CreditsDirector: Anthony Roland Narration: Anthony Bertram Original music: Adrian Wagner:
Catalog number # 553
26 minutes Color
Age Range: 12 to Adult
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Picasso expressed Hitler's war through the cruel hideousness of his animals and men. The sculptor, Henry Moore, drew the underground shelters. Graham Sutherland painted the tormented cities and the agony of thorns; and Francis Bacon, the figures for the base of a Crucifixion. After the war, Picasso gradually moved into a lighter world; and Matisse continued his distinguished and customary way until his death.
In the nineteen fifties and sixties, there was great confusion, not yet sorted out or assessed. The term Abstract Expressionism, had arrived and was at first intelligible. It included Action Painting as by Jackson Pollock, splashing and dripping paint in the expectation that the Unconscious would produce the work of art, and the similar but more subtle and delicate work of Rothko. This inaugurated the international acceptance of American leadership. Many painters were more or less followers but some did not accept Action Painting, and others were too geometric to be called Expressionists.
In the meantime, figurative painting continued but on a smaller scale as with Francis Bacon and others. In the mid-fifties, Pop art appeared with the painters' claim that it made no distinction between good and bad taste and accepted the culture it hated. It operated in several media at the same time. Two media are used in painted reliefs. This goes back to remote times, and its revival at this time is distinguished by being mostly abstract. Kinetic art, ancient in the dance, is a novelty in painting and sculpture and metal constructions
It began with Alexander Calder in 1927, and flourished in the sixties. His works and those of his followers' did actually move; but other artists produced only the optical illusion of movement. Not us, but posterity, must judge all the arts of today.
Painters who occasionally sculpted and sculptors who related to certain movements have already been seen. Now to see work of detached sculptors. First Maillol, the finest traditional master of this century, and other excellent traditionalists. Perhaps Brancusi can be called the father of modern sculpture, a Romanian of peasant stock who settled in Paris. His apparently abstract work is in fact his concept of the universal creature, a fish, or whatever else he contemplated.
Some sculptors were attached to movements not illustrated among painters. Futurism, for instance, violently dynamic and iconoclastic: and Dada in America and Zurich, rejecting the past wholesale, and, more importantly, Constructivism founded in 1915 by a Russian, Naum Gabo, who was inspired by Einstein's theories of space and time. For him, space was a new sculptural element, as important as the solids. He was also a pioneer in the use of varied materials, oxidized copper, nickel silver, Plexiglas, chromium and so on. Meanwhile, Julio Gonzales was working in welded iron, a technique that has been extensively developed. On the other hand, Giacometti created entirely original figures, attenuated and elusive, in traditional bronze, the material of many other modern sculptors.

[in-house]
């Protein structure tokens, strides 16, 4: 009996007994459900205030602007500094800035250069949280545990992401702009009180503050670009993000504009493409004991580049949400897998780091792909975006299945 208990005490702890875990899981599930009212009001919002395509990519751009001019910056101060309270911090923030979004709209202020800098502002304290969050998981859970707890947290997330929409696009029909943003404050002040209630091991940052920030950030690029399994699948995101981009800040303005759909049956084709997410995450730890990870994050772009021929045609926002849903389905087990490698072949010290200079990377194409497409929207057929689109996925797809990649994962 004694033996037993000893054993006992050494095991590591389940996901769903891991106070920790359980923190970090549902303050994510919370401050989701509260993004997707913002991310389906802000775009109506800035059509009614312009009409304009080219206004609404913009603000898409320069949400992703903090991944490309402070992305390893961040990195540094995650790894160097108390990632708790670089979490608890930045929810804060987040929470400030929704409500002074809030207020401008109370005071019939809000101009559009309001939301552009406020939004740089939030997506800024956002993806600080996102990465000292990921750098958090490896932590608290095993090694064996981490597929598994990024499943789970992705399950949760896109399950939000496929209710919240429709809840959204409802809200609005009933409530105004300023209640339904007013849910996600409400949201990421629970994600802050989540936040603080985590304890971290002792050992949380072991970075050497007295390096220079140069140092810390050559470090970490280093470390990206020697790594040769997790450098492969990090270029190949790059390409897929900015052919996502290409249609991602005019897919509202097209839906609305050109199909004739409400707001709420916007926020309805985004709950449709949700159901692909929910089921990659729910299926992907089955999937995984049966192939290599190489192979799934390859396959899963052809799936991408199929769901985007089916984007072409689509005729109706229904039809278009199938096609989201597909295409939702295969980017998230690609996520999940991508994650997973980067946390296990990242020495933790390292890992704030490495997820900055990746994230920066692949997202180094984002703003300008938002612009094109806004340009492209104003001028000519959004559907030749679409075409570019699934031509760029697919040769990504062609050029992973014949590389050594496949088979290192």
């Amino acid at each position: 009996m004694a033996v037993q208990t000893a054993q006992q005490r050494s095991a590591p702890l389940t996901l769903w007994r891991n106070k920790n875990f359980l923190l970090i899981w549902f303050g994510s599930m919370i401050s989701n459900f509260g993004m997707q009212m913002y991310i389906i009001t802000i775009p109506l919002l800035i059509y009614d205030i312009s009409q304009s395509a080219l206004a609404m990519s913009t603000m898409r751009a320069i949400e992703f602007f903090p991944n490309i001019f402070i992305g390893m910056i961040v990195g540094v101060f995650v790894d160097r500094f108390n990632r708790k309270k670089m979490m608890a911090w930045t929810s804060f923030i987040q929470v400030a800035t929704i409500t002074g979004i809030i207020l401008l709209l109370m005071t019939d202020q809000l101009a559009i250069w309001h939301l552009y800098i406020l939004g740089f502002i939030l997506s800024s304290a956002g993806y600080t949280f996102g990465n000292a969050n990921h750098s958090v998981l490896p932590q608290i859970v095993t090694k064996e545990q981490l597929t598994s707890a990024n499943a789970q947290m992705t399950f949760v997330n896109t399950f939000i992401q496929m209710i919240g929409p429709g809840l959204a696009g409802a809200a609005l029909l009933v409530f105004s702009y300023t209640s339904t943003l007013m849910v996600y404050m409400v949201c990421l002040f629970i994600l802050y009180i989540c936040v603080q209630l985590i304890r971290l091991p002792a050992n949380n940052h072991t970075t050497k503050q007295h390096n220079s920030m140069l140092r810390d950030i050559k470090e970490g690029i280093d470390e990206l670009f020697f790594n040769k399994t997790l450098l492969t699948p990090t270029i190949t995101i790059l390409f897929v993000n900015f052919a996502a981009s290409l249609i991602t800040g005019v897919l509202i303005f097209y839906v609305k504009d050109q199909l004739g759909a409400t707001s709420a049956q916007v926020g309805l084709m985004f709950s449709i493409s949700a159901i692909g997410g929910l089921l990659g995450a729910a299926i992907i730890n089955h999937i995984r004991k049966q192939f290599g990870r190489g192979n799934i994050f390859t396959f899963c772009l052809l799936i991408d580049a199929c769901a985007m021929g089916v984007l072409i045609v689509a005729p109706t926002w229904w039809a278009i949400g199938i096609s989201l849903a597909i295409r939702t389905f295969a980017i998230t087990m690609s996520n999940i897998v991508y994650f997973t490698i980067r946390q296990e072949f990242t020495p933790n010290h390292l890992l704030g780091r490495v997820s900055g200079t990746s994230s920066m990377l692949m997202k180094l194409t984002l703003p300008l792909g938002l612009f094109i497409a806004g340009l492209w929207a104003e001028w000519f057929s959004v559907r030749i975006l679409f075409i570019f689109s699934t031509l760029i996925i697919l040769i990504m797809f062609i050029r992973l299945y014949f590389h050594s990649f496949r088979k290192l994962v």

In the early twenties, sculpture in Britain entered into its greatest period since the middle ages, ranging from the figurative art of Epstein to the pure and lofty work of Barbara Hepworth and the experiments of the younger generation. And there is Henry Moore, son of a miner, and now perhaps accepted internationally as the greatest living sculptor. He gathered his sources from the works of primitive man and ancient civilizations, from Michelangelo and Cubism and Surrealism and much more. He saw the primeval rocks and hills in his reclining nudes, and enduring humanity in the mother and child and in the recognition of space, the cavern and the holes that light it, and from all this richness of fundamental sources he has created an art of the present.
Modern architecture, more consistent, more disciplined than painting or sculpture, has had an almost continuous development from the pioneers. First, the American, Frank Lloyd Wright. He built this administrative office in 1904.His last work was the Guggenheim Museum in New York, finished in 1959, the date of his death. Le Corbusier, a Swiss who worked mostly in France, a strict, straight-line functionist until he built his world-famous church at Ronchamp. Mies van der Rohe, a German who later settled in the United States, a consistently pure master of the straight line and of functionalism -exquisite in proportions and finish.
Finally, Alvar Aalto, a Finn who also works in the United States, no lover of the machine world, but humanitarian and concerned with natural environment. Comparatively few people accepted modern architecture before Hitler's war but afterwards, it was increasingly recognized throughout the world as the expected international style. It is better now to grasp the characteristics of individual buildings, their types and functions, buildings to work and shop in; for travel and a hotel and buildings to live in; and churches; buildings for education, sport and amusement, and exhibitions - very experimental places -luckily, because there is a danger that mechanized monotony may so appall people that they may repudiate all modern architecture and revert to sterile revivalism.
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